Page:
The requirements for EU citizens and non-EU citizens are different.
EU: Austria, Belgium, Bulgaria, Croatia, Cyprus, Czech Republic, Denmark, Estonia, Finland, France, Germany, Greece, Hungary, Ireland, Italy, Latvia, Lithuania, Luxembourg, Malta, Netherlands, Poland, Portugal, Romania, Slovakia, Slovenia, Spain and Sweden.
EFTA: Iceland, Liechtenstein, Norway and Switzerland
Non-EU: Citizens of all other countries
Information for au pairs from the EU and the EFTA
Au pairs from an EU or EFTA state do not need a visa to enter Germany. However, there are some important points to keep in mind.
Step 1: An identity card or passport is required
It is necessary to have a valid identity card or passport to come to Germany. Before leaving, au pairs should check how long their documents will still be valid.
Step 2: Register at the Residents Registration Office (Einwohnermeldeamt)
Upon arrival in Germany, au pairs need to register at the local Residents Registration Office (Einwohnermeldeamt).
The following documents are needed for this:
- Identity card or passport
- Copy of the au pair contract signed by the au pair and the host family
Au pair visa for au pairs from non-EU countries
Au pairs from non-EU countries need a visa in order to enter Germany. It is important to start the visa application process sufficiently early as it can take some time to complete.
Step 1: Check passport validity
Au pairs need to be certain that they have a valid passport before planning their trip.
Step 2: Invitation letter and contract
The future host family sends the au pair the signed au pair contract and an invitation letter by post. The au pair needs these documents for the visa application. It is therefore important that they be sent well in advance of the au pair stay. Here it is possible to download templates for the invitation letter and contract.
Important: Depending on the German embassy in the au pair's home country, processing times for applications can sometimes be quite lengthy. We therefore advise au pairs to apply for an appointment for a visa application at the relevant diplomatic mission as soon as possible after they have made definite arrangements with a host family. While waiting for an appointment to be available, the au pair can get the contract with the host family signed and and start making sure that all the necessary documents are ready.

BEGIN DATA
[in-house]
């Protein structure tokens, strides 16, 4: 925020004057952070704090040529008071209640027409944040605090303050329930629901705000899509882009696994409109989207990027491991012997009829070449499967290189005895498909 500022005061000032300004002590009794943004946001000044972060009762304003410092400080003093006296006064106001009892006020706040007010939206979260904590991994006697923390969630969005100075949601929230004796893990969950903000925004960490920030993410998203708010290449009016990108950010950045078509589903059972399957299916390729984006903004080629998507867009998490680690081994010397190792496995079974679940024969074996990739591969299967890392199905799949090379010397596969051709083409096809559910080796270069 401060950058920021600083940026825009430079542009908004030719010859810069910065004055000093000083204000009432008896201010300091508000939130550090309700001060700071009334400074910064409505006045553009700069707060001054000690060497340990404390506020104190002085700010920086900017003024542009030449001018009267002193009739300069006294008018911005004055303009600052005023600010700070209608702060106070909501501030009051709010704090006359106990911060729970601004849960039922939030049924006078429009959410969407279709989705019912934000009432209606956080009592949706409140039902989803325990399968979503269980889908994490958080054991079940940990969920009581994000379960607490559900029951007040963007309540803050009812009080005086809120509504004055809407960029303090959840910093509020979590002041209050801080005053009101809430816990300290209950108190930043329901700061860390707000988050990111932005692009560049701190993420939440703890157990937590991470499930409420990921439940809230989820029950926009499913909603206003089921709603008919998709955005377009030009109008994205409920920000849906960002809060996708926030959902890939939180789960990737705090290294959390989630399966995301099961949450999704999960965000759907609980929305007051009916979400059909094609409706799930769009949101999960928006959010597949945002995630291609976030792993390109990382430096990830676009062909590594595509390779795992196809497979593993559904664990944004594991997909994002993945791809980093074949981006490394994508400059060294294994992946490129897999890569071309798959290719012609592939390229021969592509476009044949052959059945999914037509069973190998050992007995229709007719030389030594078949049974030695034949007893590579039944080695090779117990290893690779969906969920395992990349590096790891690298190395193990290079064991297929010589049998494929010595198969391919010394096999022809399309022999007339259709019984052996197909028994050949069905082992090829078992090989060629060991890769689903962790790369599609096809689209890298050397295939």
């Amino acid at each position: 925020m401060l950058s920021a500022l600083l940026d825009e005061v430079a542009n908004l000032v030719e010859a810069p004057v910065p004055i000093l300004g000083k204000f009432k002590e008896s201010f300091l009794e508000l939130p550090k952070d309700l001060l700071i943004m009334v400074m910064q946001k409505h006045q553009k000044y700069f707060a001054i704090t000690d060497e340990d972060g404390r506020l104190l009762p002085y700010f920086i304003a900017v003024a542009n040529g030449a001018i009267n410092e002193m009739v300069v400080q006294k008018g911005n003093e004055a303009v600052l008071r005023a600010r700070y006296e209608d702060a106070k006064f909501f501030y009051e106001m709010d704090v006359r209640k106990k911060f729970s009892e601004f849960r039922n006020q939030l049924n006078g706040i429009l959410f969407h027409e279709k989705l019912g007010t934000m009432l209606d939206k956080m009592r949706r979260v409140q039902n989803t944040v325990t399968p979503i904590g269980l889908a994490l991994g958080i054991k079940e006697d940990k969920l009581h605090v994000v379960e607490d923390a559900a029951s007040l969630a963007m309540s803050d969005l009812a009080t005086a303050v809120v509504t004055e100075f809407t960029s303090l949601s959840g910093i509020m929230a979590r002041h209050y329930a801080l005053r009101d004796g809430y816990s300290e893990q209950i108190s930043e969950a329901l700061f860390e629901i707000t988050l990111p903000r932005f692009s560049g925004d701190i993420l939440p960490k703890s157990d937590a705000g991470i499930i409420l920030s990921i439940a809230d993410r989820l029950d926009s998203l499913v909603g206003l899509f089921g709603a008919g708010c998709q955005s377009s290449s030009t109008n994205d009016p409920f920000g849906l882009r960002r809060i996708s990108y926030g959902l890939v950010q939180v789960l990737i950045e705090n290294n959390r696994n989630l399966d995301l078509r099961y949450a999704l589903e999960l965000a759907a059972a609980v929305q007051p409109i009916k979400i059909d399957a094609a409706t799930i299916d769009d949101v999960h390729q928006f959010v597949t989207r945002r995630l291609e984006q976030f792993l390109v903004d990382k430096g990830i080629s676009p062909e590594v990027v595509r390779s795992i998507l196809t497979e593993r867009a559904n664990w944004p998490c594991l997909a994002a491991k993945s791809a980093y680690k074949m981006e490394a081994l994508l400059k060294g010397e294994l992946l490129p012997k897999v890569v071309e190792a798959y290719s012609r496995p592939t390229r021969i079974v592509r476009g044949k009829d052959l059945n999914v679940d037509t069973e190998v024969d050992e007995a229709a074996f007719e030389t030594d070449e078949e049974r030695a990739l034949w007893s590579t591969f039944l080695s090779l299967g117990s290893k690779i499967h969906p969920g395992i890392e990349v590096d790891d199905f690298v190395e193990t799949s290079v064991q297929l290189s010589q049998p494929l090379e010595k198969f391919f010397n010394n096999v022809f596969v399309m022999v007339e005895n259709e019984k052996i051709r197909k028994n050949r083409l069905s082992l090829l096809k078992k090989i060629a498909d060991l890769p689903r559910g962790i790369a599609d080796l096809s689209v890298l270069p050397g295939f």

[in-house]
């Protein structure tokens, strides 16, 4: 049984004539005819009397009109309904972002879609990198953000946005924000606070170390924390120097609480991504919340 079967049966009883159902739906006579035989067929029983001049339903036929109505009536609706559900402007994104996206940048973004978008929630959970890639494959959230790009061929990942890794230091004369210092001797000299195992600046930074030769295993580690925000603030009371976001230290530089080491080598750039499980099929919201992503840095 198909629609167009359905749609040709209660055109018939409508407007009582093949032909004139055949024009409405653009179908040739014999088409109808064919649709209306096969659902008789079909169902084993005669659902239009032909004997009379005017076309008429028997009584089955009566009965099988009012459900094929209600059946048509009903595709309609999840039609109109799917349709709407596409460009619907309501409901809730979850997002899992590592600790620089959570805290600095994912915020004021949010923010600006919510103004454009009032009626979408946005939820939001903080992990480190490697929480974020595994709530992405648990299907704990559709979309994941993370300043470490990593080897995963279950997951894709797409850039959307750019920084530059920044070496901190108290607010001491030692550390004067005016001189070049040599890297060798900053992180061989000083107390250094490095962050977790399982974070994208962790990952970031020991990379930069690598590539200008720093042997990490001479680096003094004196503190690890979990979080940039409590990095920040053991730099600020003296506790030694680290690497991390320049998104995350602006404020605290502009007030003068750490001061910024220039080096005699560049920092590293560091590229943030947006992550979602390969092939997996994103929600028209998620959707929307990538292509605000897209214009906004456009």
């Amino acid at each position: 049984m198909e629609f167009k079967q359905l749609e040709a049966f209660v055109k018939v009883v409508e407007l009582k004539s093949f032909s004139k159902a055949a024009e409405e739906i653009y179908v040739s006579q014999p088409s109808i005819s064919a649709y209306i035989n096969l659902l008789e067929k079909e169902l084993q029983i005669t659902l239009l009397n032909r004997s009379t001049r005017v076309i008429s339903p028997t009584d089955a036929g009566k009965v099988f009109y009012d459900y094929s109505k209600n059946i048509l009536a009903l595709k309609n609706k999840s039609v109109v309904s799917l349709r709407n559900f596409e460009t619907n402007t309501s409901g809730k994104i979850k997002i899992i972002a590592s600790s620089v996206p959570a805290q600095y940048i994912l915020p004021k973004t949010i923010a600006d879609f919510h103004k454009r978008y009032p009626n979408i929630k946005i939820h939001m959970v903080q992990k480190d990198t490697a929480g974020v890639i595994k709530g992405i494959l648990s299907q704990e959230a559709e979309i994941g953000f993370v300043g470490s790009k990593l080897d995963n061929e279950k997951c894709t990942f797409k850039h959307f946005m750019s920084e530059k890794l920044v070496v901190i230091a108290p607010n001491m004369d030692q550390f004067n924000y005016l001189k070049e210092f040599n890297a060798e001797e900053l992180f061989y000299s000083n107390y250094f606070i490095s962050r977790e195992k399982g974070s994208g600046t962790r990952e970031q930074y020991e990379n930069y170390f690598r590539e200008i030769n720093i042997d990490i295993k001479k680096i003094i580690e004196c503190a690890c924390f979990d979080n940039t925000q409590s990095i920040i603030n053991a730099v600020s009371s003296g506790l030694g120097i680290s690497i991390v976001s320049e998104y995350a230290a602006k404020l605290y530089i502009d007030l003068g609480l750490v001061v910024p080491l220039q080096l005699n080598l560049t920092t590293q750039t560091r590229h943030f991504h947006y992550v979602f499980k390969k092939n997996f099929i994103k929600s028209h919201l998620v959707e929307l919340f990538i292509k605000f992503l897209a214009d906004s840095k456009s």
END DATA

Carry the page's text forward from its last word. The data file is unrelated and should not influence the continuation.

Step 3: Apply for visa
1. In Germany, there is an age limit for au pairs. An au pair cannot be older than 26 years of age when the visa application is made.
2. The German Embassy examines the au pair's basic knowledge of German. The individual embassies define what knowledge level will be considered adequate. Therefore, it makes sense for the au pair to inquire at the local embassy in advance to find out what level of language proficiency is deemed sufficient for an au pair visa.
3. The au pair needs the following documents when applying for a visa at the Germany embassy in her or his home country.
- the au pair contract signed by the host family (original)
- the invitation letter from the host family (original)
- a valid passport
- the insurance confirmation from the host family (the host family commits to taking out insurance when signing the invitation letter)
- a statement of motivation indicating how the au pair stay fits together with the au pair's specific plans
According to the au pair contract, the au pair stay should start within 6 months after the application for the visa has been made. The duration of the au pair placement must be for at least 6 months.
As soon as the visa has been issued, the au pair may travel to Germany. The processing time required for the visa application can vary from 6 weeks up to 3 months time. For more detailed information, contact the respective German Embassy and inquire.
Further documents can sometimes be required from the au pair, such as a police clearance certificate or a health certificate. Again, it is advisable for the au pair to inquire directly at the German embassy in his or her country.
Additional documents may also be requested from the host family, for example a registration certificate, a questionnaire for host families from the Federal Employment Agency, or a letter of committment.
With the letter of commitment, the host family declares that it is prepared to cover the living costs of the au pair. This commitment remains in force until the au pair has left the country. When the host family has signed such a letter of commitment, it is also advisable to think about implementing an insurance to cover possible deportation costs.
Step 4: Registration in Germany